A politician’s brain is a black box: We are rarely afforded an opportunity to know what they privately believe as they navigate the party line.
But new reporting, and the ongoing release of audio recordings of Republican congressional leaders expressing private anxiety and anger about former President Donald Trump in the aftermath of the Jan. 6 riot, has gifted us with one of those rare opportunities to observe the difference between what’s felt and what’s said. It hasn’t been pretty. An ever-clearer picture of House Minority Leader Kevin McCarthy’s rank opportunism and naked ambition is emerging with every detail, underscoring how Trumpism has been shielded by Republican politicians fearful of losing their chance to become even more powerful.
The first piece of reporting from The New York Times, published Thursday, revealed that McCarthy, R-Calif., was not only fed up with the then-president, but thought Trump should voluntarily resign. Audio recordings obtained by the Times captured McCarthy telling Republican leaders in the days after Jan. 6, “I’ve had it with this guy”; contemplating the possibility of using the 25th Amendment to remove Trump; and suggesting he would tell Trump, whose actions he called “atrocious and totally wrong,” that he should resign in light of the imminent passage of an impeachment resolution in the House.
But as my colleague Hayes Brown has noted, when it came to his public behavior, McCarthy’s criticism of Trump was far more modest. He also visited Mar-a-Lago and was happy to be photographed next to the seditious president. More significantly, he voted against impeachment, and he eventually worked to kick Trump critic Rep. Liz Cheney, R-Wyo., out of Republican House leadership. McCarthy has called the Times’ reporting “false and wrong,” but it’s gotten a bit of attention within his conference, with some Republican lawmakers signaling that McCarthy is not to be trusted due to his apparent disloyalty.
Then The New York Times published another report, on Tuesday, again with an audio recording of McCarthy, capturing him confessing to other congressional Republicans that he was worried about pro-Jan. 6 rhetoric and call-outs of lawmakers within his party endangering the safety of his colleagues.
“He’s putting people in jeopardy,” McCarthy said of Rep. Matt Gaetz, R-Fla., who was appearing on television after Jan. 6 as a pro-Trump attack dog and criticizing Cheney. “And he doesn’t need to be doing this. We saw what people would do in the Capitol, you know, and these people came prepared with rope, with everything else.”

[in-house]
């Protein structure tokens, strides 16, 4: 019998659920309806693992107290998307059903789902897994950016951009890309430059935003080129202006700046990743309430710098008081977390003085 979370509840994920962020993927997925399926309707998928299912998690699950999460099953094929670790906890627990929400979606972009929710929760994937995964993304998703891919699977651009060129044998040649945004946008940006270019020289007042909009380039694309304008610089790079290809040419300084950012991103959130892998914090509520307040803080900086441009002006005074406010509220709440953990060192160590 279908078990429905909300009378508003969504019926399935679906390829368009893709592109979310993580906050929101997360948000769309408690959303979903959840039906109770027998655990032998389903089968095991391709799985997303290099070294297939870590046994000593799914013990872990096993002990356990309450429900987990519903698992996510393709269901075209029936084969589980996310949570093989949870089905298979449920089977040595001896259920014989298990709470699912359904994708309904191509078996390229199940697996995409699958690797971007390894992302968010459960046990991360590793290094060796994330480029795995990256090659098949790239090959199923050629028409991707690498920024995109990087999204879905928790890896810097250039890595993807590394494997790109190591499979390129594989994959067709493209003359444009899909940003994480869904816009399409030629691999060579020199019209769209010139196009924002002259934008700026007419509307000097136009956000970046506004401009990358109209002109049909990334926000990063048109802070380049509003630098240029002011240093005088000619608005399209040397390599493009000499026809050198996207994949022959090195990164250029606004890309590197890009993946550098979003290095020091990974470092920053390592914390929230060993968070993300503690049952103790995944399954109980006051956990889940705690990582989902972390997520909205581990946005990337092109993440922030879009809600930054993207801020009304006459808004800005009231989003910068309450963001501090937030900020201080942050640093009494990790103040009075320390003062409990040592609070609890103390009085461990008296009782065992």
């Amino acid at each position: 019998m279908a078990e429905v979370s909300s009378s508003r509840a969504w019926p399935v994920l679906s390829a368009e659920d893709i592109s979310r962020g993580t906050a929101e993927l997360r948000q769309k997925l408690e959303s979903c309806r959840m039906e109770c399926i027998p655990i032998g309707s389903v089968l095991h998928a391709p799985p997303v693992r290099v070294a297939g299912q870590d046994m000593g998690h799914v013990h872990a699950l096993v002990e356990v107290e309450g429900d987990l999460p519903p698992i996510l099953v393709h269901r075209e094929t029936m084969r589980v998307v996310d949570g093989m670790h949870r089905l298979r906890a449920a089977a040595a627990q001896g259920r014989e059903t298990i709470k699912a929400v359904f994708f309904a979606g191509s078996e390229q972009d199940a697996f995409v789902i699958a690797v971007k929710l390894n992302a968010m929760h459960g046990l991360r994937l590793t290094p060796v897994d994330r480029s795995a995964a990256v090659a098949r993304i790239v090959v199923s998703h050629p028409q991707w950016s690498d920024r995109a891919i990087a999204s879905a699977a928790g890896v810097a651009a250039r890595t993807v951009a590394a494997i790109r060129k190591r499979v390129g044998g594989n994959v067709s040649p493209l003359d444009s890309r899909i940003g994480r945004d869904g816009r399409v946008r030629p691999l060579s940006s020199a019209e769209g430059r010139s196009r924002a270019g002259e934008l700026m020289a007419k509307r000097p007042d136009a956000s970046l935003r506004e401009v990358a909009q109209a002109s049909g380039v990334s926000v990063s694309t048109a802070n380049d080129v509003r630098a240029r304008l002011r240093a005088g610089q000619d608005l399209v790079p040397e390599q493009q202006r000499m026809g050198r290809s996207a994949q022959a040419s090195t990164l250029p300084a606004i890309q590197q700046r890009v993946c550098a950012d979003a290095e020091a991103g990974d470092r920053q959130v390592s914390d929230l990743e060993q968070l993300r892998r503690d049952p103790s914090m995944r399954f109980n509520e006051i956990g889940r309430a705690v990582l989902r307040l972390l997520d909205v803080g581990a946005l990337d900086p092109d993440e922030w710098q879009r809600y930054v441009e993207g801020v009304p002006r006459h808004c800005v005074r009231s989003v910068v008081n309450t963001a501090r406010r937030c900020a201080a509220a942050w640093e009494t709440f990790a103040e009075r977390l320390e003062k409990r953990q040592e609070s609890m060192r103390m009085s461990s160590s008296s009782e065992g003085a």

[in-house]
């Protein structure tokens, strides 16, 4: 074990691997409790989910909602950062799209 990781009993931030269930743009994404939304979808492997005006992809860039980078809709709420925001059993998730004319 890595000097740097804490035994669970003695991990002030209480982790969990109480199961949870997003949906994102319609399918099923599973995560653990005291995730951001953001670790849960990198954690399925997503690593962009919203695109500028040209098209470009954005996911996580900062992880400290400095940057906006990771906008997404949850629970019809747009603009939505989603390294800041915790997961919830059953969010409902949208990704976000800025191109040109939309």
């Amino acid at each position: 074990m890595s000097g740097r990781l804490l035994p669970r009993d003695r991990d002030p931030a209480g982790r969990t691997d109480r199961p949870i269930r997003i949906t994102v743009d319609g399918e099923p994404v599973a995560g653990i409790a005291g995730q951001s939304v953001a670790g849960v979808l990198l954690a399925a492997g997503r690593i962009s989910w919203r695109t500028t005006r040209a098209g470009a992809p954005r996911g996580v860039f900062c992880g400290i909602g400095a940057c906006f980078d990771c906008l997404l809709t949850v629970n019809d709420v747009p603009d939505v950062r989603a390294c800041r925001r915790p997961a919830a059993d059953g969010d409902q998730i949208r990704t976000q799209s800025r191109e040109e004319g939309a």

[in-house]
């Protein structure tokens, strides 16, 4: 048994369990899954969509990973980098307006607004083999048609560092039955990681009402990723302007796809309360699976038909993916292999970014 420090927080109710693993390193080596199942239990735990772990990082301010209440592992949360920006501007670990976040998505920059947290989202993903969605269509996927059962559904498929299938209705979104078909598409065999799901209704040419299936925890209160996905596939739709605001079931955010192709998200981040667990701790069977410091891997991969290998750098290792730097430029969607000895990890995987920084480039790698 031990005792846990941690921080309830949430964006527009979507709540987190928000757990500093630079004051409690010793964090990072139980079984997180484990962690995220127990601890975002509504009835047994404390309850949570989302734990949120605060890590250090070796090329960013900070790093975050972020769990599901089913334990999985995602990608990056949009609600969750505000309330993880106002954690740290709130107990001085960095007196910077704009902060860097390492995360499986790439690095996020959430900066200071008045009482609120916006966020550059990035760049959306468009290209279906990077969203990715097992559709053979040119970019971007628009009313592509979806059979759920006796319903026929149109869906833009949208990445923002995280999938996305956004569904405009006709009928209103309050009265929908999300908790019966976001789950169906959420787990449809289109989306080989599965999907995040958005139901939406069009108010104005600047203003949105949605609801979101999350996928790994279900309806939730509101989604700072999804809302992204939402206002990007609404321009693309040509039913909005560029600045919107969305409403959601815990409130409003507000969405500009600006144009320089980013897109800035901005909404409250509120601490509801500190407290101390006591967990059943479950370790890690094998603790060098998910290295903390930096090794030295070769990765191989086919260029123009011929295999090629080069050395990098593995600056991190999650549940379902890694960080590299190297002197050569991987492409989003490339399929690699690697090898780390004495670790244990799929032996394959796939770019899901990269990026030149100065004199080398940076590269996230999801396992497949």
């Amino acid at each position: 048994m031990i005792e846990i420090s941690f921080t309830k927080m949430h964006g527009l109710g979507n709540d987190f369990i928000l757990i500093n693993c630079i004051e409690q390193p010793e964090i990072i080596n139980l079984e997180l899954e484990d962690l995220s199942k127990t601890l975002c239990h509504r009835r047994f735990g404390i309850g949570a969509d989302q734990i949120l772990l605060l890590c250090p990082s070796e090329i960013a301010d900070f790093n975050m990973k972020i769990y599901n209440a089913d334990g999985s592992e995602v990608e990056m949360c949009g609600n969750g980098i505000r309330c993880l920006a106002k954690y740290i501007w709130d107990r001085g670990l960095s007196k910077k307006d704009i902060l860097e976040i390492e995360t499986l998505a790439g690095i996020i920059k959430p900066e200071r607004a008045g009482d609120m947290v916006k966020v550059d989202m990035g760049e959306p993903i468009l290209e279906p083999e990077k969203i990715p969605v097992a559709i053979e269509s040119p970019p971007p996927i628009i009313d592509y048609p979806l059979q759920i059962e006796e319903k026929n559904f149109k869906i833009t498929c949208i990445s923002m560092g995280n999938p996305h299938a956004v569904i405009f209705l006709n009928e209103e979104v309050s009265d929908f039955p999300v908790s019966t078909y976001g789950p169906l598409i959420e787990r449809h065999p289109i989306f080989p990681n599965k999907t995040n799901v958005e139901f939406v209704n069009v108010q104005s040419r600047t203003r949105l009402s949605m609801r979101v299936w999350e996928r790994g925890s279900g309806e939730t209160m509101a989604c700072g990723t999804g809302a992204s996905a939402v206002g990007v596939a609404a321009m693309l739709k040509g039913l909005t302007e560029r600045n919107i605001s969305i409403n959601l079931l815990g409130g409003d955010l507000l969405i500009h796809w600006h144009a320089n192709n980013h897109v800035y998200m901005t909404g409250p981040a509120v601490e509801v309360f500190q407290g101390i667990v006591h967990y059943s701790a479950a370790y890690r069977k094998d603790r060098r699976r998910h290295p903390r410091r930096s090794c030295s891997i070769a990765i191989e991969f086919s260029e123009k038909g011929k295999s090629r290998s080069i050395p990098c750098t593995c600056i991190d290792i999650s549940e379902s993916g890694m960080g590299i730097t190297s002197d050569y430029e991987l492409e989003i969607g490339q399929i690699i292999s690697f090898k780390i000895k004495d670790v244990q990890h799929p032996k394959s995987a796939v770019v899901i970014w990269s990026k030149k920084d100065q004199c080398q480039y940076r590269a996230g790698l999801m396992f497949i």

At another point, McCarthy seemed to entertain the idea that his own political gains were less important than the lives of lawmakers. “The country is too crazy,” McCarthy said. “I do not want to look back and think we caused something or we missed something and someone got hurt. I don’t want to play politics with any of that.”
But as we now know, McCarthy was indeed more than willing to play politics with the lives of his own colleagues, as well as with the life of American democracy. He didn't take meaningful steps to put a stop to it, but he did target a Trump critic within his party.
Is the new reporting surprising? Not particularly. But it still does shock. It’s highly unusual to hear a politician explicitly weigh how their party or policy preference might cause harm and admit that what might make for good politics could hurt the public in unacceptable ways. And it’s jarring to know that a person who demonstrated he clearly knew better — who demonstrated a conscience and an ability to reason about the common good — still went ahead with what was politically expedient. This was not in service of any broader project other than remaining in leadership and staying out of a departing president's crosshairs.
I tend to find depictions of politicians as uniformly soulless, power-hungry megalomaniacs in shows such as Netflix’s “House of Cards” cartoonish and unfair. As much as Washington brims with corruption and people with huge egos, many head there because they have ideas about the world that they believe in and wish to bring to life.
But the Trump era really laid bare the “House of Cards” caucus of the GOP. Seeing one ambitious Republican after another reinvent and contort themselves has been sobering. From Texas Sen. Ted Cruz’s transformation from Trump critic to Trump servant to reporting that former Vice President Mike Pence contemplated not certifying the 2020 election results, many of the Republican Party’s top politicos showed they had no commitment to principled conservatism or any allegiance to democracy.
The new recordings underscore the cynicism that underpins so much of the GOP's leadership. What makes it worse is that they raise the possibility that these people could choose differently, but they aren't willing to put anything before their immediate self-interest — and the rest of us have to pay the price.